Advice for the Lovelorn ... Teacher

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Chapter 19

I received an e-mail from Greta one morning. She subscribed to “The Secret: Daily Teachings” and every so often she would forward them to me. This one in particular stopped me in my tracks:

“You are a magnet. When you become a magnet of wealth, you attract wealth. When you become a magnet of health, you attract health. When you become a magnet of love, you attract love. When you become a magnet of joy, you attract joy. You must become the magnet of whatever it is you want, to bring it to you. Magnet comes first--manifestation is second. Manifestation is the effect of the magnet of you.”

I sat at my computer for several minutes, thinking about this. What do I attract?

I know I’m happier than I’ve ever been. I have friends! I belong! I have a church! And my church family accepts me for me. They know the power of forgiveness—God has provided that for us through Jesus. We all screw up, but we’re forgiven. It can’t get much better than that, can it?

But it does. What else have I attracted this past decade?


Somehow, his wife Shirley and I have become friends, which is surprising because Frank doesn’t like his personal life and professional life to mix (hmmmm, sounds a lot like me, doesn’t it?). Shirley worships me because I “stand up” to Frank. I really don’t, but I don’t take him seriously. He’s a man. They’re fascinating creatures, but I just am not sure I want to own one. So, when one of those creatures decides to “tell me” what to do, I just look at them. I’ll question them. Shirley never has, because that isn’t how she was raised. There’s nothing wrong with it, but it’s also not how I was raised. And to be questioned by a woman? That isn’t how Frank was raised. You know—Me Man. Me In Charge. Yeah? Well, Me Not Impressed. But Shirley is—with me.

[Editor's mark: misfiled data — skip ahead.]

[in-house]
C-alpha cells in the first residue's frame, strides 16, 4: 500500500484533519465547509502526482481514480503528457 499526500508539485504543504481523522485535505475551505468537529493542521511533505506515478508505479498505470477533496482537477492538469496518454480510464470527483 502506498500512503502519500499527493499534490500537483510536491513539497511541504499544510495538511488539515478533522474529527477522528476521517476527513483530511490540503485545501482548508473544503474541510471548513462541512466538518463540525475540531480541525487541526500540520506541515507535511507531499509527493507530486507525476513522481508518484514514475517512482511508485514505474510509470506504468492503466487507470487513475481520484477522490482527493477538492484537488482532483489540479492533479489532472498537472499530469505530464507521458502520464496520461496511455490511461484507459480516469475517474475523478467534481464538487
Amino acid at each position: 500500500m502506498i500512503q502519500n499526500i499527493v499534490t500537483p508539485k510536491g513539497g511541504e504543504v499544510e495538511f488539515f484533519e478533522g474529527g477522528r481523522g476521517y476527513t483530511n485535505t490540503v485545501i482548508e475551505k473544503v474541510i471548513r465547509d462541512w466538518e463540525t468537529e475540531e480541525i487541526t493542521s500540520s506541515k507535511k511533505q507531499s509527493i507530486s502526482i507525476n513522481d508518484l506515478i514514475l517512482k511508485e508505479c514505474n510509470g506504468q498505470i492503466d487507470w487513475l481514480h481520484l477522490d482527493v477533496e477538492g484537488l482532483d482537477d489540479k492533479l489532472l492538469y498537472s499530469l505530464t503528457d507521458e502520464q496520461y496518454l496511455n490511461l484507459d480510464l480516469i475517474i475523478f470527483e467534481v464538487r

And there’s Sophia—how could I have ever gotten this far without her? She is one of those people you can see daily and never become irritated with and she’s also one of those people you can see once every six months and it’s like you’ve never been apart. She is always reading, always ready and wanting to learn more. I just admire her. I could listen to her read the phone book and become so enlightened.

And I have attracted the attractive Anita. Beautiful, smart, exotic Anita. She’s a Certified Public Accountant who is now working for a Fortune 100 company. She loves living near Seattle. She gets to travel the world. She and Fritz have since divorced, but she has found someone new. She told me about her new love as soon as she met him—she wanted my advice! Isn’t that sweet? He’s a very nice man. They both call regularly—I am part of their family. They value me. And she and Fritz are both going to take their citizenship test this year—she is very excited to become an American.

And Fanta. Beautiful, respectful, pious Fanta. So disarmingly funny, moreso because she isn’t trying to be. She’s an American in a Pakistani body, only she doesn’t realize it. She wants me to explain to her the American Way, but she has a better grasp of it than I do. I feel like a fool—I’m not sure what I’m supposed to be explaining to her because she already understands it. And to tell the truth, I didn’t realize “The American Way” was even a concept—one of those things I just took for granted because, being an American, it was always just there. Her husband is soon arriving to begin residency in the United States and to begin the path to citizenship. He is a wonderful young man and they will make wonderful parents one day. I look forward to helping him study for his citizenship test. Any excuse for me to watch 1776, n’est ce pas?

And dear Greta. My adorable little Earth Mother-daughter. We are probably the closest of all because she still lives in the Region and because her daughters insist she visit me regularly. Her eldest said, “You can’t believe the change in her demeanor when she comes back from having coffee with you. She calms down so much—she’s almost human again.”

Funny, I feel the same way after meeting Greta for coffee. It’s hard to believe her children are grown and the youngest two are in high school now.